Following last week’s Midterm Review of the administration’s scorecard, economic experts have picked holes in the social investments programme of the Buhari government in particular and the administration’s scorecard in general.
They insist that for a government that is borrowing heavily to fund projects, its social programmes are good money being wasted.
Speaking at the opening of two-day Mid-Term Ministerial Performance Review Retreat organised to assess progress made towards achieving the goals of the administration, Dr. Akinwumi Adesina, President of Africa Development Bank, stated emphatically that what the youth need is not handouts but investments.
Adesina advised the administration to refrain from giving handouts and concentrate on investments on the youth, urging government to make its youths drivers of the new economy through the creation of Youth Entrepreneurship Investment Banks.
According to him, the necessity for making Nigerian youths and vulnerable groups the drivers of the economy cannot be overemphasized, as it will put new financial ecosystems around them to fully unleash their potential.
“We must move away from so-called ‘youth empowerment programs.’ The youth do not need handouts. They need investments,” the former minister added.
The social investment programme of this government is based on three major issues, such as monthly cash transfers of N5000 to the poor, school feeding and fuel subsidy. The government has spent over a trillion naira on the cash transfers in two years; over N200 billion on school feeding annually and N900 billion subsidy in 2020.
These policies are purportedly meant to assist the poor and vulnerable groups, but they are a drain on scarce resources, especially when government is borrowing to fund infrastructure projects, which has become its policy mantra.
For Adesina and other experts, this is a misplacement of not priority but resources. He said that poverty is never eradicated through cash handouts, but by skill empowerment and job creation. It I investment in such critical areas such as technology that can reduce poverty.
According to him, that 75% of youth in Nigeria are approximately under the age of 35 and more decisive actions are needed to turn this demographic asset into an economic dividend.
“We must unleash the potential of the youth of Nigeria. Today, over 75% of the population is under the age of 35,” he explained.
“A young, productive, youthful population, with access to education, skills, social protection, affordable housing, and medical care, will power Nigeria’s economy, now and well into the future”.
“One of the industries that will dominate the future is the FinTech industry. By 2030, 650 million Africans will have smartphones, and 50 million will have 5G phone networks. Digital payments, mobile money accounts, savings, credit, and money transfers will revolutionize businesses.
“Nigeria’s FinTech is surging as one the leaders in Africa today. Google recently announced plans to invest $1 billion in Africa. That tells you something: they see the demographic and mobile tech growth and how this will rapidly change the future of e-commerce, trade, health, and finance.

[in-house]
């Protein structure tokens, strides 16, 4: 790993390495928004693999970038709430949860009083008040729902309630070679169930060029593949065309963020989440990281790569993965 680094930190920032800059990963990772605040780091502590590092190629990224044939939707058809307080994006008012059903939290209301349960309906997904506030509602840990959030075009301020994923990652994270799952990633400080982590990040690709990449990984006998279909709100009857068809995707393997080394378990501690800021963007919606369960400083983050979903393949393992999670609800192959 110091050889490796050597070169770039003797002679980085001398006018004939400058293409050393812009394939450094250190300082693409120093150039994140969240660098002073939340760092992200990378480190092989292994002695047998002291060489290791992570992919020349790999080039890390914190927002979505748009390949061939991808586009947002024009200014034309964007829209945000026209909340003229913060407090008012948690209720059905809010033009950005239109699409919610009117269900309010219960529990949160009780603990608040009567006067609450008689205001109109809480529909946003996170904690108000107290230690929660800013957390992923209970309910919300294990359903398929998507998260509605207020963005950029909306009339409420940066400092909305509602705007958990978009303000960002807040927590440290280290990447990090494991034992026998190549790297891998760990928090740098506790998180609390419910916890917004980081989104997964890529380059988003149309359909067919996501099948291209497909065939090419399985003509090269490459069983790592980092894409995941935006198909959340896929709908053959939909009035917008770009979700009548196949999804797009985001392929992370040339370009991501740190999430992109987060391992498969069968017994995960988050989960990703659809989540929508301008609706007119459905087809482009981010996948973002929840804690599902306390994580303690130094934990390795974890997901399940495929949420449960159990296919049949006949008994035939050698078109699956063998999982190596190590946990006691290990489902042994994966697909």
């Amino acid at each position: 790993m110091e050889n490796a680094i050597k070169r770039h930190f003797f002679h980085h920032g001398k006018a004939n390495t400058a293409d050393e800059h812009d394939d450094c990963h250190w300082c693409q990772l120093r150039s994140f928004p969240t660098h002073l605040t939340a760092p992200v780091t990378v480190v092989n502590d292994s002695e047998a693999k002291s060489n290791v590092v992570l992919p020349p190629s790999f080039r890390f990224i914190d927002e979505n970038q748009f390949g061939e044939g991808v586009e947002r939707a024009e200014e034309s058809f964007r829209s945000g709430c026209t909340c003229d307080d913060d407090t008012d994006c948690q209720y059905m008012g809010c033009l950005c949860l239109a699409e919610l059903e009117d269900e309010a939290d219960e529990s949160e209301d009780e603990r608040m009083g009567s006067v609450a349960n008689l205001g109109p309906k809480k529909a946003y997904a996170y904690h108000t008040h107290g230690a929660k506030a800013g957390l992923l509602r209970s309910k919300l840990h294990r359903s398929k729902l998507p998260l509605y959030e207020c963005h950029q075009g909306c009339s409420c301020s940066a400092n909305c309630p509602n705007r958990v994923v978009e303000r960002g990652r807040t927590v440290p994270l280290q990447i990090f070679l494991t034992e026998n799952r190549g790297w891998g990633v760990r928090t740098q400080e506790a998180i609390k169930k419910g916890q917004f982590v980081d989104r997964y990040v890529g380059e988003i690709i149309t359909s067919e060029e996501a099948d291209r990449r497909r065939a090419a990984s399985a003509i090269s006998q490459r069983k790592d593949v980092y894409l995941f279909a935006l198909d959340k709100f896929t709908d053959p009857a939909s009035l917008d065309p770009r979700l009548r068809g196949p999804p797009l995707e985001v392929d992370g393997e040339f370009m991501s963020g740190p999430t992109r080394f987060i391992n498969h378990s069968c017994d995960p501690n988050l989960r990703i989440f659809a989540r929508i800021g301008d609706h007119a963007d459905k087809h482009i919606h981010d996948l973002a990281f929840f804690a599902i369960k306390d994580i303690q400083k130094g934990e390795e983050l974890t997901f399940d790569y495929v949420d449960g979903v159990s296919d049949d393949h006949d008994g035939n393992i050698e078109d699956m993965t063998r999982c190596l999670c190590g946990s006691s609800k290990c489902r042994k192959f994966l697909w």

“The African Development Bank will support the Federal Government efforts, being led by Vice President Osinbajo, on Digital Nigeria. The Bank is preparing investment in the Digital and Creative Enterprises (I-DICE) program, a $600 million investment to be co-financed with several partners, which will promote entrepreneurship and innovation in the digital technology and creative industries,” Adesina said.
Professor Adeagbo Moritiwon, a political scientist said “when we take a holistic look at the administration’s performance, I would say it has nothing to write home about, especially when set against the backdrop of promises made to Nigeria.
“If you look at the social investments programme of this administration, it is not sustainable, neither is it geared towards creating opportunity for the youth: it is just a mere handouts, doling out handouts, instead of investing in their potential.
He stated that insecurity has taken away whatever gain made in the area of infrastructure, there is mass poverty in the land according to him.
Dr.Olufemi Omoyele, a public affairs analyst and director of Entrepreneurship at Redeemers University, said “honestly there is nothing to celebrate, this Midterm Review in all honesty is a review of failures, only redeemed by some gains in the area of railway Infrastructure.
“There is unemployment reaching unprecedented level, hunger is rampant, in spite of this administration’s agricultural interventions schemes by the Central Bank.”
On his own assessment, Dr. Uche Igwe doubts the value of social investment programmes and questions whether it can help the country overcome its current overwhelming poverty burden.
“That there are many poor Nigerians is a fact known to many. Sadly, Africa’s biggest economy has been struggling to put her acts together despite being one of the largest producers of crude oil in the continent. It has come to epitomise the paradox of plenty or the curse of the endowment of natural resources.
“When former Venezuelan oil minister, Juan Pablo Perez Alfonso, exclaimed that oil is the devil’s excrement, it appears he had countries like Nigeria in mind.